*** This will be the first in a series of posts that I’ve pulled from old projects, old posts from old sites, or otherwise finished items.
Reposted from my post on the RPF in 2013. I still haven’t seen a faithful reproduction of her suit fabric, so I may eventually pick this up again ***
Over the weekend I finally made it to Makerplace to try out the screenprinting machine on my Catwoman Fabric. I promised to share the results, good or bad, so here they are!
I used plastisol inks, black and a puff additive. I mixed them at approximately 1 part puff to 6 parts black. This was done very scientifically by me using a plastic plant marker I found at Walgreens on the way down there to measure and mix. There is no doubt that my complete inexperience with screenprinting contributed to the less than stellar results. But hey, I am trying something new, and maybe with some practice this could work!
This is a set of swatches I did, at slightly different patterns. Looks cool, but not what I wanted.
And the back looks like this, with the puff raised.
Closeup so you can see the front and the back.
Notice the uneven raised texture – I was having trouble curing things evenly.
Thinking that if painting the “pills” gave an inverted texture, then paintinge the areas around the pills might cause it to pop out how I wanted. The paint puffed up too much, which made the holes get too small, which basically ruined the pattern. Plus, the fabric is so stiff it would not have any stretch left and be very uncomfortable (and probably hot!) to wear.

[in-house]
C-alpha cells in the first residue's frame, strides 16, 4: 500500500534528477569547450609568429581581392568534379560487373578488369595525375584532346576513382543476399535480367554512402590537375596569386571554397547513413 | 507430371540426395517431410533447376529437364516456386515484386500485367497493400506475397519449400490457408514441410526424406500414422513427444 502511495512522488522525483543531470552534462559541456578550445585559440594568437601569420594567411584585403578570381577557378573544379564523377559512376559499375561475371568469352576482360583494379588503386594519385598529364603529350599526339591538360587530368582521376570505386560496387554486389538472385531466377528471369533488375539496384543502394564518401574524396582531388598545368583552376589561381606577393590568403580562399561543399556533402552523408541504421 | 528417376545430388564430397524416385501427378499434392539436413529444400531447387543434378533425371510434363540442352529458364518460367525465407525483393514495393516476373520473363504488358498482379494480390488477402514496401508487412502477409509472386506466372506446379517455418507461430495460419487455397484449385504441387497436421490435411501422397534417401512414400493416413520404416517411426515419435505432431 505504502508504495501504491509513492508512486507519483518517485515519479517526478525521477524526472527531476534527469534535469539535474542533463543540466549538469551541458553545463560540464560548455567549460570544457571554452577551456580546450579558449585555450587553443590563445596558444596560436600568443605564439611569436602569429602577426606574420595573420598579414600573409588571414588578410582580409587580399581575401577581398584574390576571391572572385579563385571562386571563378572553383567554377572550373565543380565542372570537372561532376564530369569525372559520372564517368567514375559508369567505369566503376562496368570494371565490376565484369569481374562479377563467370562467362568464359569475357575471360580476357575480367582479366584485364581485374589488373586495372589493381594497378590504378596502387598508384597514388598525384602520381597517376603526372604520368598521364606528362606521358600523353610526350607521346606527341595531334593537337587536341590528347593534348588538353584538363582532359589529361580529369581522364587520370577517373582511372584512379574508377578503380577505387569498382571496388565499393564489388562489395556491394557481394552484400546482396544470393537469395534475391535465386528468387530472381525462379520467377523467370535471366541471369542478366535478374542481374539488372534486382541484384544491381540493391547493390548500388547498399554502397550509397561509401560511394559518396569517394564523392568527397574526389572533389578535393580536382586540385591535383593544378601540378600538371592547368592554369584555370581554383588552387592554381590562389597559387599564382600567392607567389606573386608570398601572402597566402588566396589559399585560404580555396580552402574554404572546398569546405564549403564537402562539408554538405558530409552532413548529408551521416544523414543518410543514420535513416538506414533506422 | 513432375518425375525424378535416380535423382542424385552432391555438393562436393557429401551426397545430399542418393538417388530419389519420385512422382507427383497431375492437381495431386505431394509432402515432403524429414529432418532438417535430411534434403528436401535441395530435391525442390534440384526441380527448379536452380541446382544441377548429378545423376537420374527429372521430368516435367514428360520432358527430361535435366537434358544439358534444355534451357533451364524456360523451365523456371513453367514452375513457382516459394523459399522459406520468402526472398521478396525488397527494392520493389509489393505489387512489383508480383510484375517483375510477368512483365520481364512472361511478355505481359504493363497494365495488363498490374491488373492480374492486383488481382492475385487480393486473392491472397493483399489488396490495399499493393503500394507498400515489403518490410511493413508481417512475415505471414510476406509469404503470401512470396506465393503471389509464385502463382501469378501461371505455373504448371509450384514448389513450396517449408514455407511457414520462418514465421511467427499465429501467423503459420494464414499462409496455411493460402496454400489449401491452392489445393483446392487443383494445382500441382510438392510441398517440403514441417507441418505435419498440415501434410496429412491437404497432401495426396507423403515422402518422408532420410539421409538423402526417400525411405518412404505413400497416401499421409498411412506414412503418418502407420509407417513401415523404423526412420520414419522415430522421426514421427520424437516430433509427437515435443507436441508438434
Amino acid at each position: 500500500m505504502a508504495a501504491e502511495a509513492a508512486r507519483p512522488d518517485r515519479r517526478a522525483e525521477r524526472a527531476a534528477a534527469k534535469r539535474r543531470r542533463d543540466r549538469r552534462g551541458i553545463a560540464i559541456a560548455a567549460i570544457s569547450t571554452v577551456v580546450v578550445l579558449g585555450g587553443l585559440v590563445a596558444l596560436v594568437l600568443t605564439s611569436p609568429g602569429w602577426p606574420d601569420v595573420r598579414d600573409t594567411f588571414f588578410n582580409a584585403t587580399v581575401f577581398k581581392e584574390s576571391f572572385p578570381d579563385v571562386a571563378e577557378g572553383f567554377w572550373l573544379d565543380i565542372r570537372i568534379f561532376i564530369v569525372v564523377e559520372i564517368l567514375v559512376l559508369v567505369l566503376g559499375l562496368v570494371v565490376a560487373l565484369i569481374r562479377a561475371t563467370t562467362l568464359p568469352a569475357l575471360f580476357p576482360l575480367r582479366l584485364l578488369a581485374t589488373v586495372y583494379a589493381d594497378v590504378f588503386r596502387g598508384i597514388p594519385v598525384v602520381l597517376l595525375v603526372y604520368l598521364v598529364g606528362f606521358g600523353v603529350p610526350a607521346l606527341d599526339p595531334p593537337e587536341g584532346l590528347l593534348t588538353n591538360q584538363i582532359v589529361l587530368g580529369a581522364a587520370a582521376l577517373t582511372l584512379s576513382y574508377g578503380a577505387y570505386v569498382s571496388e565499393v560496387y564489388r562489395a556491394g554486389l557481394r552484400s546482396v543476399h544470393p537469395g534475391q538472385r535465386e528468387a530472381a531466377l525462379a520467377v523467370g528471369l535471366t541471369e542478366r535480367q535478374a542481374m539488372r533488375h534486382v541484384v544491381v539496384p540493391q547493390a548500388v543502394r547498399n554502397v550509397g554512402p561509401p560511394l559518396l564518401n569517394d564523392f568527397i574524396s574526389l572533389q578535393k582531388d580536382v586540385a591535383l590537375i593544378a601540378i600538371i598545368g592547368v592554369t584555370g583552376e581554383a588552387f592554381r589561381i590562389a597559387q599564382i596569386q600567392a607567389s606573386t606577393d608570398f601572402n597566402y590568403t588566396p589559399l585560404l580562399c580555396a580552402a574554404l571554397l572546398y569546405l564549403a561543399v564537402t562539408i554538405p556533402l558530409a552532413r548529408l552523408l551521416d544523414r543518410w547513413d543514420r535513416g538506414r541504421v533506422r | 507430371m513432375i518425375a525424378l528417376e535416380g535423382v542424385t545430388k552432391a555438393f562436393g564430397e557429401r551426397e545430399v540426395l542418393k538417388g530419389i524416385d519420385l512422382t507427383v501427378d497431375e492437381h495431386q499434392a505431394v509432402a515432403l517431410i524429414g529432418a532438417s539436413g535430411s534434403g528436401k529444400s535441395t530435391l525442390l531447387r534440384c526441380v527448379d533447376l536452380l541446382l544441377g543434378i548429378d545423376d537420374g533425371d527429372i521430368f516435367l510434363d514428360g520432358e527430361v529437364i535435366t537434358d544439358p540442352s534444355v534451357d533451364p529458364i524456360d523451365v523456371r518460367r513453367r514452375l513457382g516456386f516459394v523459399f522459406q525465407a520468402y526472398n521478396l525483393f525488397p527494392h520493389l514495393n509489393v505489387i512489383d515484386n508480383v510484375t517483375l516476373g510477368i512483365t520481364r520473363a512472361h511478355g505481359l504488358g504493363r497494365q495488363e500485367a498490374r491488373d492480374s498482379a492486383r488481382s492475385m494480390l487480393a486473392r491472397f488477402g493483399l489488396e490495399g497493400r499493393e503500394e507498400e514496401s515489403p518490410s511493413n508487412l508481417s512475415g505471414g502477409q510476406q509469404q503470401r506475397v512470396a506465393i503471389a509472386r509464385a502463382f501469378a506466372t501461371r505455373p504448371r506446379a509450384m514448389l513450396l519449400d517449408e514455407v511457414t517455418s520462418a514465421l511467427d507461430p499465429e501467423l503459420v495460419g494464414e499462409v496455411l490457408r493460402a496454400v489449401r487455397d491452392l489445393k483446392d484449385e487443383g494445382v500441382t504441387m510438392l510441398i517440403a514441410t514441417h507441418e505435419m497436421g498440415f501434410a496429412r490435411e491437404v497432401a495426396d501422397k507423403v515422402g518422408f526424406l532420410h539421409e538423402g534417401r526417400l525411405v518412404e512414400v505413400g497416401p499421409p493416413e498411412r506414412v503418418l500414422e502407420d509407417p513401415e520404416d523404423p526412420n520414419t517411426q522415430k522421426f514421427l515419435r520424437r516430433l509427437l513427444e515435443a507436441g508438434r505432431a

However, it IS starting to give the right look in terms of puffing out, so this might be the right direction.
Finally, here is one of the swatches pinned to my dress form. Stretching it really brings out the problem with the inverted texture.
1) After curing the ink, it had the OPPOSITE effect than what I wanted! Boooooo! Wherever the ink touched the fabric, it stayed sunk, and then where the heat hit the raw fabric it became more raised. This created an interesting effect on its own, but not what is needed for the Catwoman outfit.
2) It was very hard to “cook” the fabric just right with the heat source I have access to. Makerplace has a basic flash dryer unit meant for a single t-shirt that hovers over the platten. This means that the heat is somewhat uneven, so certain areas ended up shinier than others when I flipped it over. I think to do this on a large scale, I would either have to be a crazy with a heatgun, or have access to one of those roller dryers so that the entire thing cooks evenly for a set length of time.
3) I’m not giving up just yet! Next time I go down there I am going to try one more time with the “reverse” technique, except I am going to modify my pattern to draw little lines connecting all the pills instead of just printing the reverse of the existing pattern. Hopefully this will make the pattern pop out “just right” without adding too much stiffness to the fabric.